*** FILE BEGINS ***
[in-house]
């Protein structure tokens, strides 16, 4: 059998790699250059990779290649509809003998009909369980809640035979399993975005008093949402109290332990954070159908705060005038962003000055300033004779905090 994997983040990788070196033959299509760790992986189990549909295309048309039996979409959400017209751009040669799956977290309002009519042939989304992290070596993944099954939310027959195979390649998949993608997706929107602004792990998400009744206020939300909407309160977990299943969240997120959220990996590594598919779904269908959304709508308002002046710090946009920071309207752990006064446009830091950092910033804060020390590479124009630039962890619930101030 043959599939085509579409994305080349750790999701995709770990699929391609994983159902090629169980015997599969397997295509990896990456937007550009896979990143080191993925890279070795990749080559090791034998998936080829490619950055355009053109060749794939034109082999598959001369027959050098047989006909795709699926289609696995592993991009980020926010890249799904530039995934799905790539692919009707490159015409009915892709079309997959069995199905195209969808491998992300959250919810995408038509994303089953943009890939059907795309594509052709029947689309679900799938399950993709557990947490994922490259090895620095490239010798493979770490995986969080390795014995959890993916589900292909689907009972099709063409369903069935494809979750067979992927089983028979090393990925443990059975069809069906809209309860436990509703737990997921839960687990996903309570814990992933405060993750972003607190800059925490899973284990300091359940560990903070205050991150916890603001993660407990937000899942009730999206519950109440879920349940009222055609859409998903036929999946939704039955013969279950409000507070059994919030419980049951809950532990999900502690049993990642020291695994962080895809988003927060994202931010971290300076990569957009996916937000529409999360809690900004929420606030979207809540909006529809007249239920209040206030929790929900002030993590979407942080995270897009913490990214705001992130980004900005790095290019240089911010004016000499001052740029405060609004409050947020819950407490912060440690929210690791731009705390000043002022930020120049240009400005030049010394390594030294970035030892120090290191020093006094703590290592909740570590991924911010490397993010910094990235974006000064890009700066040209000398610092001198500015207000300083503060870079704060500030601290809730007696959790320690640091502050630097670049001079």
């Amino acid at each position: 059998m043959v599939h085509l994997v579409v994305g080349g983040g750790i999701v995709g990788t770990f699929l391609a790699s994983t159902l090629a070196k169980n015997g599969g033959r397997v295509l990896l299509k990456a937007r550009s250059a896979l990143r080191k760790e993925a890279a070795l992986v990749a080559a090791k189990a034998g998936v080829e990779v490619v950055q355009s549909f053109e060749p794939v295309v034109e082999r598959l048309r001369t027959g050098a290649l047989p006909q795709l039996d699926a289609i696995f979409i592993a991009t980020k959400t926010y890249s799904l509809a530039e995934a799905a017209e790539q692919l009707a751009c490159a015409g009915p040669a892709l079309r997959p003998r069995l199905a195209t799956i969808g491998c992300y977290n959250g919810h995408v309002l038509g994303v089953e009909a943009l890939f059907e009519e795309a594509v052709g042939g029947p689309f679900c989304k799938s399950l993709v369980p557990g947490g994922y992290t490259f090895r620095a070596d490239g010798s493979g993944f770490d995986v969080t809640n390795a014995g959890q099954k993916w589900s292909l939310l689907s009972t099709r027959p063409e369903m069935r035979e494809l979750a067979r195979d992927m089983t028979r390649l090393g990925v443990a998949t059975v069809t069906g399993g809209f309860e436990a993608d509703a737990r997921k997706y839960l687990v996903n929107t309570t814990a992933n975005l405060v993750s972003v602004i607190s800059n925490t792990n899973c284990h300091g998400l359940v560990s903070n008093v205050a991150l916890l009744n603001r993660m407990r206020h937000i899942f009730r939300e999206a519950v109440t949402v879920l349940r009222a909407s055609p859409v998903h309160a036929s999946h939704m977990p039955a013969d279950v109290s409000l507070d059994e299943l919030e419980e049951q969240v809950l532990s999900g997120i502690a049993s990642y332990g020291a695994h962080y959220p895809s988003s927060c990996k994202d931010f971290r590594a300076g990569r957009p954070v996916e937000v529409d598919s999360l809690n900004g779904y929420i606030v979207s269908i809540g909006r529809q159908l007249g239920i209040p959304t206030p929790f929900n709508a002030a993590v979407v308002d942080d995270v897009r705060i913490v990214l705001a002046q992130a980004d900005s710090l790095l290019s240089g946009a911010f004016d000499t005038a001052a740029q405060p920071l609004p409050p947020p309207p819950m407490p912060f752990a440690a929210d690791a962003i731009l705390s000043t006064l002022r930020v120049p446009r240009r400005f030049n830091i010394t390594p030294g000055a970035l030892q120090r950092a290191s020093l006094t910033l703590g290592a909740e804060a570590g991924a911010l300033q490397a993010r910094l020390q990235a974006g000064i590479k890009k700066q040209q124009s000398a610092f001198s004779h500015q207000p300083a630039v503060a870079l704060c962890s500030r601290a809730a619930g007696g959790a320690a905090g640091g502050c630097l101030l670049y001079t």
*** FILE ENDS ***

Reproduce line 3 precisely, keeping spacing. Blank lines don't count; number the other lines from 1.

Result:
């Amino acid at each position: 059998m043959v599939h085509l994997v579409v994305g080349g983040g750790i999701v995709g990788t770990f699929l391609a790699s994983t159902l090629a070196k169980n015997g599969g033959r397997v295509l990896l299509k990456a937007r550009s250059a896979l990143r080191k760790e993925a890279a070795l992986v990749a080559a090791k189990a034998g998936v080829e990779v490619v950055q355009s549909f053109e060749p794939v295309v034109e082999r598959l048309r001369t027959g050098a290649l047989p006909q795709l039996d699926a289609i696995f979409i592993a991009t980020k959400t926010y890249s799904l509809a530039e995934a799905a017209e790539q692919l009707a751009c490159a015409g009915p040669a892709l079309r997959p003998r069995l199905a195209t799956i969808g491998c992300y977290n959250g919810h995408v309002l038509g994303v089953e009909a943009l890939f059907e009519e795309a594509v052709g042939g029947p689309f679900c989304k799938s399950l993709v369980p557990g947490g994922y992290t490259f090895r620095a070596d490239g010798s493979g993944f770490d995986v969080t809640n390795a014995g959890q099954k993916w589900s292909l939310l689907s009972t099709r027959p063409e369903m069935r035979e494809l979750a067979r195979d992927m089983t028979r390649l090393g990925v443990a998949t059975v069809t069906g399993g809209f309860e436990a993608d509703a737990r997921k997706y839960l687990v996903n929107t309570t814990a992933n975005l405060v993750s972003v602004i607190s800059n925490t792990n899973c284990h300091g998400l359940v560990s903070n008093v205050a991150l916890l009744n603001r993660m407990r206020h937000i899942f009730r939300e999206a519950v109440t949402v879920l349940r009222a909407s055609p859409v998903h309160a036929s999946h939704m977990p039955a013969d279950v109290s409000l507070d059994e299943l919030e419980e049951q969240v809950l532990s999900g997120i502690a049993s990642y332990g020291a695994h962080y959220p895809s988003s927060c990996k994202d931010f971290r590594a300076g990569r957009p954070v996916e937000v529409d598919s999360l809690n900004g779904y929420i606030v979207s269908i809540g909006r529809q159908l007249g239920i209040p959304t206030p929790f929900n709508a002030a993590v979407v308002d942080d995270v897009r705060i913490v990214l705001a002046q992130a980004d900005s710090l790095l290019s240089g946009a911010f004016d000499t005038a001052a740029q405060p920071l609004p409050p947020p309207p819950m407490p912060f752990a440690a929210d690791a962003i731009l705390s000043t006064l002022r930020v120049p446009r240009r400005f030049n830091i010394t390594p030294g000055a970035l030892q120090r950092a290191s020093l006094t910033l703590g290592a909740e804060a570590g991924a911010l300033q490397a993010r910094l020390q990235a974006g000064i590479k890009k700066q040209q124009s000398a610092f001198s004779h500015q207000p300083a630039v503060a870079l704060c962890s500030r601290a809730a619930g007696g959790a320690a905090g640091g502050c630097l101030l670049y001079t």